Have this support conversation regularly, because as your child moves through the treatment process the support he or she needs or wants will likely change.
Be Willing to Initiate Family Therapy and to Otherwise Participate Fully in the Therapy Process When Requested to Do So
Relationship and interpersonal issues within the family may impede the recovery process, and in some cases, family dynamics may have contributed to the occurrence of the problems in the first place.
Getting family therapy and participating fully with any requests from your child's treatment team can help strengthen the effectiveness of the family as a supporting unit and ensure that no behaviors within the family cause worsening symptoms.
Let Your Teen Be a Teen
Your first impulse as a parent is to protect your child.
And when it comes to eating disorders, this natural impulse can lead to a desire to retake control over food and food related behaviors and to start treating your adolescent like a much younger child.
- Monitoring the bathroom
- Counting food
- Searching belongings for laxatives or pills
- Monitoring internet usage etc.
Unfortunately, acting on this very natural impulse to protect your child by retaking control doesn't work very well for a person already in adolescence.
The truth is, your child is going to have to beat this eating disorder on their own and to do so they're going to have to grow up and make their own choices - and they can't grow up if you won't let them!
And even worse, in many cases, adolescents respond to a loss of control with more severely disordered eating.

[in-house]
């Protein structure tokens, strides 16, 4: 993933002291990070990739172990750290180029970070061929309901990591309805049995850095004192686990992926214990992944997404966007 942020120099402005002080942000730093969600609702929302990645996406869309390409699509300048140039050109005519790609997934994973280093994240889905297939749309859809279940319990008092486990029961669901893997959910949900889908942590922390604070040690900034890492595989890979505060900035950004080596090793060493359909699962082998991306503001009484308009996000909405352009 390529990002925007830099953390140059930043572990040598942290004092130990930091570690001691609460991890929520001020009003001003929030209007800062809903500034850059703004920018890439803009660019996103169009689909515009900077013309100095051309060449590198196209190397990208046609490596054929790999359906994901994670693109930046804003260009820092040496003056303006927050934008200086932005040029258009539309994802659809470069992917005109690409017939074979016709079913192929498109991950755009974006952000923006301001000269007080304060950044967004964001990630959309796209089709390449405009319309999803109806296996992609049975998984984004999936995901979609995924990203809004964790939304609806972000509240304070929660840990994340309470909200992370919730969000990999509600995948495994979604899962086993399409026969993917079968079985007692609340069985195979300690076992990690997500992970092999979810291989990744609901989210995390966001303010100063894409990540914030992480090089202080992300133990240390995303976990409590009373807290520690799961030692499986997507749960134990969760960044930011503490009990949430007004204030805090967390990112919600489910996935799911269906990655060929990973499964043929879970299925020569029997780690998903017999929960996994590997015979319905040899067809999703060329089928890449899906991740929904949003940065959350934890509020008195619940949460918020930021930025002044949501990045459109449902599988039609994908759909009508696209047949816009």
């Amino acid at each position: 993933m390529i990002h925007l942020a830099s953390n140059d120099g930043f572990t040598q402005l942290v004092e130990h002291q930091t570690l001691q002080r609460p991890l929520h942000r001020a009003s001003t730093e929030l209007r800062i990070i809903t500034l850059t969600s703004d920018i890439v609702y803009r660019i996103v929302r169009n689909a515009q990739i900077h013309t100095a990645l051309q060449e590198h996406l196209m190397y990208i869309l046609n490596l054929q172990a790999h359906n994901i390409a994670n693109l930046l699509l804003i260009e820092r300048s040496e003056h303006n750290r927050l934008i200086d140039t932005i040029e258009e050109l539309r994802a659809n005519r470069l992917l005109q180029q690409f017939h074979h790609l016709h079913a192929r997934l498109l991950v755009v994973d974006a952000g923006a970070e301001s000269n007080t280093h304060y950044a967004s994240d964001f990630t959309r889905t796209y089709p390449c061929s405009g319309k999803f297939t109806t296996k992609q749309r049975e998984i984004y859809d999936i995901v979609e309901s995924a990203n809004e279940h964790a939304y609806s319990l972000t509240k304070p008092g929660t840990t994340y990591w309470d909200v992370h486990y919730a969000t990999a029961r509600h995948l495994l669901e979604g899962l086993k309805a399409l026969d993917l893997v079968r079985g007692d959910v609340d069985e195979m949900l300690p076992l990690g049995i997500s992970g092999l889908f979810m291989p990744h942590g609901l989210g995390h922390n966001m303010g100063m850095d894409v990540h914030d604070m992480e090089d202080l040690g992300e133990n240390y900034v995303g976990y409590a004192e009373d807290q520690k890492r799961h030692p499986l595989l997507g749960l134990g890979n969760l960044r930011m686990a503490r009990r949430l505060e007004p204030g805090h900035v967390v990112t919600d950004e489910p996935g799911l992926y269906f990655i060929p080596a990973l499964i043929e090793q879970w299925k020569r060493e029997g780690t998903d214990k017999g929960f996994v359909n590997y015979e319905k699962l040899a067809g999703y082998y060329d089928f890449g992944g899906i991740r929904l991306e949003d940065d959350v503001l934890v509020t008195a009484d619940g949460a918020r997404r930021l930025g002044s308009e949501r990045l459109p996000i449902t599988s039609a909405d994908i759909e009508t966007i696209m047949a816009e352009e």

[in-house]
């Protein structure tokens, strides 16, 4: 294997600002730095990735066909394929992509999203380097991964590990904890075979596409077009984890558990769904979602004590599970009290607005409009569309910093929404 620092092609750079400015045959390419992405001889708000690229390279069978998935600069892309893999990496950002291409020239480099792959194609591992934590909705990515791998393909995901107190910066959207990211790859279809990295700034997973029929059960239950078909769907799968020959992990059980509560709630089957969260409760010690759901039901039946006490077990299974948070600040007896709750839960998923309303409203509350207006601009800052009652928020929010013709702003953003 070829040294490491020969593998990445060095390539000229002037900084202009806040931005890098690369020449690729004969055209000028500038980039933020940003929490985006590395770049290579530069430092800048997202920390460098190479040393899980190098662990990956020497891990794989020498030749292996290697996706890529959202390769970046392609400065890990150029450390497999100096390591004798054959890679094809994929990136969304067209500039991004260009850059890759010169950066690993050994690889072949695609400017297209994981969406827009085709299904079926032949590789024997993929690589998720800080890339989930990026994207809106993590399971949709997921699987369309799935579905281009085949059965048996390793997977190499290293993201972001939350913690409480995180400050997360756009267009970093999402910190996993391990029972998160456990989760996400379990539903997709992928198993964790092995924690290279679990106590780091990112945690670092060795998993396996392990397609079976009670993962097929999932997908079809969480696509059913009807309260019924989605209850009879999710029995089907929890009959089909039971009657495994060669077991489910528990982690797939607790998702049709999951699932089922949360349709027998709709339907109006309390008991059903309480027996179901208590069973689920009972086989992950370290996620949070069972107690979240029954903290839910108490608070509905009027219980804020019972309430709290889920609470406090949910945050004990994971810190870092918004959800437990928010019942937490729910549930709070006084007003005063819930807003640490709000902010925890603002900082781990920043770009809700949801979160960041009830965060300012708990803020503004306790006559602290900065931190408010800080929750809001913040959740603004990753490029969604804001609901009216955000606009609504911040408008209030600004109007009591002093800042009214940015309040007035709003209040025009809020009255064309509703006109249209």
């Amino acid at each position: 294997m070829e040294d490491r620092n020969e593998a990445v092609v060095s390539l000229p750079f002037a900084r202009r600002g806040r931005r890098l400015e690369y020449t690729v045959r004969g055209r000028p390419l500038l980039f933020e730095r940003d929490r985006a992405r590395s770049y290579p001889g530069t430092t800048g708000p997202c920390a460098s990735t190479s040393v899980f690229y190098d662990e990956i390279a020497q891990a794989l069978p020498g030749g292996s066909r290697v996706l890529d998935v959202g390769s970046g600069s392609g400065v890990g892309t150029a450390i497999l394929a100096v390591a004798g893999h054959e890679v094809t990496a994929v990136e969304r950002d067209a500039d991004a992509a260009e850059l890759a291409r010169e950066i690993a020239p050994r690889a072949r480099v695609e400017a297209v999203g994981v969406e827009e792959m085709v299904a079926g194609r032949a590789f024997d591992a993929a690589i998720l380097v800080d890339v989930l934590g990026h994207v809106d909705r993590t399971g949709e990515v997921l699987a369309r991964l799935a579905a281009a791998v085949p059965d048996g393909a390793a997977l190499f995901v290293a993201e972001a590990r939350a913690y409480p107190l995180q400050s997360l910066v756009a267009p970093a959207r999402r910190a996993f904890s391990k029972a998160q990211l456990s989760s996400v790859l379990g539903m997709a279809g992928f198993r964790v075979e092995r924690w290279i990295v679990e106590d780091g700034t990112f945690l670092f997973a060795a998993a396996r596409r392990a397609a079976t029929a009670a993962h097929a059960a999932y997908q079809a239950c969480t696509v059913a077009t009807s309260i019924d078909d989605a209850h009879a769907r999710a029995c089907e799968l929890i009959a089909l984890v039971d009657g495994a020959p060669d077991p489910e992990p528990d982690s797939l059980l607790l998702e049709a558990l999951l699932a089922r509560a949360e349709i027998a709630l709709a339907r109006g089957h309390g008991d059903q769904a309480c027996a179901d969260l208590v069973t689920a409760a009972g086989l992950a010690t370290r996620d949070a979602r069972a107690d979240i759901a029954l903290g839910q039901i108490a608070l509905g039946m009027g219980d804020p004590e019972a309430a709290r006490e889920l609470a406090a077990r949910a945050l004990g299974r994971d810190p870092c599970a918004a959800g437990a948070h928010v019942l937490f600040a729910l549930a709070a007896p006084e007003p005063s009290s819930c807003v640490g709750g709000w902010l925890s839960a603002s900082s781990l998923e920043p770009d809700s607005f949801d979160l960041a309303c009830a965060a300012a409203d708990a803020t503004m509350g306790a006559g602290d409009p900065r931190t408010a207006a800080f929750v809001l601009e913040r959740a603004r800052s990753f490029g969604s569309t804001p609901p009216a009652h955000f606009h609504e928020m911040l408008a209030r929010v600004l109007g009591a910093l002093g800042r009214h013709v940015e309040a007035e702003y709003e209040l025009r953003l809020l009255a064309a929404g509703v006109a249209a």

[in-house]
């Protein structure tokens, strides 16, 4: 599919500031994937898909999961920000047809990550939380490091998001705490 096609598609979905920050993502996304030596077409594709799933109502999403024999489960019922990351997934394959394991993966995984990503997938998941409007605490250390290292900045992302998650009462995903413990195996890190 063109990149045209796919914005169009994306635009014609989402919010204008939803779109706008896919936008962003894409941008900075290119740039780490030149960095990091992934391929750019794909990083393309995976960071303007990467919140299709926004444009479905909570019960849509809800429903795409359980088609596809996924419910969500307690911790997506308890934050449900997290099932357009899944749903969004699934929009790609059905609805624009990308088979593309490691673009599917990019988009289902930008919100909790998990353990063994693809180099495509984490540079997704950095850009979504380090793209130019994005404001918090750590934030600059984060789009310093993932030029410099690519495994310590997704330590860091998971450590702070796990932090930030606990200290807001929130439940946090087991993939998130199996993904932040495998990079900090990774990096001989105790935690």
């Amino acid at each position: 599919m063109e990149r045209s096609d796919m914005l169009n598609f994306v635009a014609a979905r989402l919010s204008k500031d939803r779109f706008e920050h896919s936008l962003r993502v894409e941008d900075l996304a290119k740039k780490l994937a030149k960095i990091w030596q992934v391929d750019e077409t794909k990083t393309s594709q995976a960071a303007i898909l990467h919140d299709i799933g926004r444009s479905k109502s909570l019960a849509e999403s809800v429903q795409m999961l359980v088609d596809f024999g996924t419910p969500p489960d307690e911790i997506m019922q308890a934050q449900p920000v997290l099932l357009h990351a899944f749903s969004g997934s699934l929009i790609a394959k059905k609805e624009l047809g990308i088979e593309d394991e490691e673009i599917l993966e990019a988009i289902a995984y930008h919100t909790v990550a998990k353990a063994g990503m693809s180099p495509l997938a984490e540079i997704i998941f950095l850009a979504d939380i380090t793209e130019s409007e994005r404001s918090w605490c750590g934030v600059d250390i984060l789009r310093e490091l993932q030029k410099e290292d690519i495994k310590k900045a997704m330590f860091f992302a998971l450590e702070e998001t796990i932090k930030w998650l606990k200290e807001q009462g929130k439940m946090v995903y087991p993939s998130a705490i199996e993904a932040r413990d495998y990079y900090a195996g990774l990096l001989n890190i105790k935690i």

So tough as it is, you have to let go and let your son or daughter out to do all those things that other adolescents of the same age are doing.
Don't Let the Eating Disorder Take Over the Family
No one in the family, including the child with the eating disorder, benefits when the disease takes over all aspects of family life.
Your child is more than his or her disease, so make sure you maintain a relationship that is based on more than just eating.
Try to do things together based on mutual interests and spend time together on activities beyond just 'recovery'. If your relationship with your son or daughter has deteriorated to a point where you can no longer really enjoy each other's casual company, then you may want to consider family therapy to start rebuilding things.
And don't neglect other members of the family either as you strive to offer your best support. A healthy and functioning family is supportive in itself, and to stay healthy all members of the family need the attention and love and support they too deserve.2
Don't Get Overexcited By Day-By-Day Changes
Recovery from an eating disorder is a long-haul process and there will be ups and downs and plateaus of little progress along the way.
While celebrating the victories always makes sense it's important to avoid getting too upset (and upsetting your son or daughter at the same time) by small downward turns. Try to avoid comparing today's eating to yesterday's and take a bigger-picture approach to things, comparing recent symptoms to symptoms from months ago, or from the beginning of the treatment and recovery process.3
Always Build Up - Never Tear Down
Adolescents with eating disorders are often very hard on themselves. They often suffer from low self esteem and often display personality characteristics such as rigidity and perfectionism.
Your teens needs support and encouragement and positive affirmations, and never criticism or harsh judgement.4